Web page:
European Figure Skating Championships
The European Figure Skating Championships is an annual figure skating competition in which figure skaters compete for the title of European champion. Medals are awarded in the disciplines of men's singles, women's singles, pair skating, ice dance; the event is sanctioned by the International Skating Union, is the sport's oldest competition. The first European Championships was held in 1891 in Hamburg and featured one segment, compulsory figures, with seven competitors, all men from Germany and Austria, it has been, other than four periods, held continuously since 1891, has been sanctioned by the ISU since 1893. Women were allowed to compete for the first time in 1930, the first time pairs skating was added to the competition. Ice dance was added in 1954. Only eligible skaters from ISU member countries in Europe can compete, skaters must have reached at least the age of 15 before July 1 preceding the competition. ISU member countries can submit 1-3 skaters to compete in the European Championships.
Although they were not held continuously, the European Championships is figure skating's oldest championship. The first European Championships were held in 1891 in Germany, it featured one segment, compulsory figures, with seven competitors, five from Germany and two from Austria. The event was sponsored by the Austrian and German skating federations, after they combined to become one federation. All the medalists were from Germany; the second European Championships were held in Vienna in 1892. The event had 10 competitors: one from Hungary, two from Germany, seven from Austria, it included compulsory figures and free skating. It was sponsored by the German/Austrian federation. Austrian Eduard Englemann won the gold medal, Hungarian Tibor von Földváry came in second place, Georg Zachariades from Austria was third; the next European Championships was held in 1893 in Berlin. The championships were sponsored by the Berlin Skating Club, like the previous two years, was organized by the German/Austrian federation.
There were eight competitors: three from Austria, two from Germany, one each from Hungary and Norway. Englemann is listed as the gold medalist. Figure skating historian James Hines called the 1893 European Championships "clearly a success from a skating standpoint", but it marked figure skating's "first major controversy", due to "different interpretations of the scoring rules, which could result in a tie depending upon one's interpretation of them"; the Berlin Skating Club declared Grenander the winner. The problem was never resolved. ISU historian Benjamin T. Wright said that the controversy "nearly led to the demise" of the newly-formed ISU; the next two European Championships, 1894 and 1895, "experienced a marked decrease in participation a result of the scoring debacle". In 1894, five skaters competed in Vienna. Engelmann won his third Europeans gold medal, Austrian Gustav Hügel came in second, Földváry came in third. In 1895, held in Budapest, three skaters competed, with one withdrawal. Földváry won the gold medal, Hügel again came in second, Gilbert Fuchs from Germany, who competed in 10 Europeans, came in third.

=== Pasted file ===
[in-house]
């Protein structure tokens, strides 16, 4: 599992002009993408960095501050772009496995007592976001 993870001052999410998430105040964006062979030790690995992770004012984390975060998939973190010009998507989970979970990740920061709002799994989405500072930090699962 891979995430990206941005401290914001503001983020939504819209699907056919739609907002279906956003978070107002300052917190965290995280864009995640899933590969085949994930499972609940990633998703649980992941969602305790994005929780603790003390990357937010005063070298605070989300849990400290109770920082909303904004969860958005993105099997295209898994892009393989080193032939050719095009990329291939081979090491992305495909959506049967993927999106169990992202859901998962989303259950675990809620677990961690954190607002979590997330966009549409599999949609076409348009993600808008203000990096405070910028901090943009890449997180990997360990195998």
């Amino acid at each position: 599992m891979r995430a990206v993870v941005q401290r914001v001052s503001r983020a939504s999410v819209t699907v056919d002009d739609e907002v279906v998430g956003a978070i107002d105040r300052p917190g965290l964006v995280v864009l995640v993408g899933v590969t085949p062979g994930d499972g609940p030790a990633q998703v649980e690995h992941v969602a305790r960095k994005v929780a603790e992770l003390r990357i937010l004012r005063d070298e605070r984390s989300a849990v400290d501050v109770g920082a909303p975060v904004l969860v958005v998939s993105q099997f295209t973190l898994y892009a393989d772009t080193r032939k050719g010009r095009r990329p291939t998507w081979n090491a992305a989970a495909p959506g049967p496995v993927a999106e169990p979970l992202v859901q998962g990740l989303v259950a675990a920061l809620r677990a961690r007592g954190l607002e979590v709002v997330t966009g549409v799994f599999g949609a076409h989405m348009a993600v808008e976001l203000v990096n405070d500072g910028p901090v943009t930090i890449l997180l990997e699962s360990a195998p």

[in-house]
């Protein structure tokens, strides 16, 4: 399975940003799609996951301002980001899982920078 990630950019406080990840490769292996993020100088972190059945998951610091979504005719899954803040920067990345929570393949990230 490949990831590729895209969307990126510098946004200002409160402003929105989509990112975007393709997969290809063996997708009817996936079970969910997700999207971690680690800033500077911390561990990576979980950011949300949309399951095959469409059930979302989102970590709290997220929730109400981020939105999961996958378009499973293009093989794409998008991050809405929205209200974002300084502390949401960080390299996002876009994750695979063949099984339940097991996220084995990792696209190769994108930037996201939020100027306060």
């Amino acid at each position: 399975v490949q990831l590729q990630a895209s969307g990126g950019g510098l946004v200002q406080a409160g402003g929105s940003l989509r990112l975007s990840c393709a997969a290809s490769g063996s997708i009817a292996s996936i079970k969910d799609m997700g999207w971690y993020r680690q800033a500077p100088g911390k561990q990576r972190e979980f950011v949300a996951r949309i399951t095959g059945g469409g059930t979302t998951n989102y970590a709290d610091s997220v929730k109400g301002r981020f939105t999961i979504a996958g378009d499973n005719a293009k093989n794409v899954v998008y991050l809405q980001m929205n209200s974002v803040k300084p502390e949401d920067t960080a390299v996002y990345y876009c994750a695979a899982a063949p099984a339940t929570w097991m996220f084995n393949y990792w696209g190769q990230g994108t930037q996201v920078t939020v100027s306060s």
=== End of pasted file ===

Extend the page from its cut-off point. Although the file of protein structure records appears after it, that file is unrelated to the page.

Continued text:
There were no European Championships for two years, which Hines speculated was because of the small number of contestants in 1894 and 1895, although the competition returned in 1898. Hines reported that the European Championships were again interrupted in 1902 and 1903, "for lack of ice". By the beginning of World War I, 20 European Championships were held. There were two more interruptions of the European Championships: between 1915 and 1922 due to World War I, between 1940 and 1946 due to World War II. Only men competed at the European Championships until 1930, when women single skaters and pair skating were added. All members of the ISU, not just skaters from Europe, were allowed to compete at Europeans until 1948. Ice dance was added to Europeans in 1954.}} The first time the U. S. S. R. sent skaters to the European Championships was in 1956. Competitions were held in outdoor rinks until 1967, when the ISU ruled that both the European and World Championships be held in covered ice rinks. Only those competitors who are "members of a European ISU Member" are eligible to compete in the European Championships.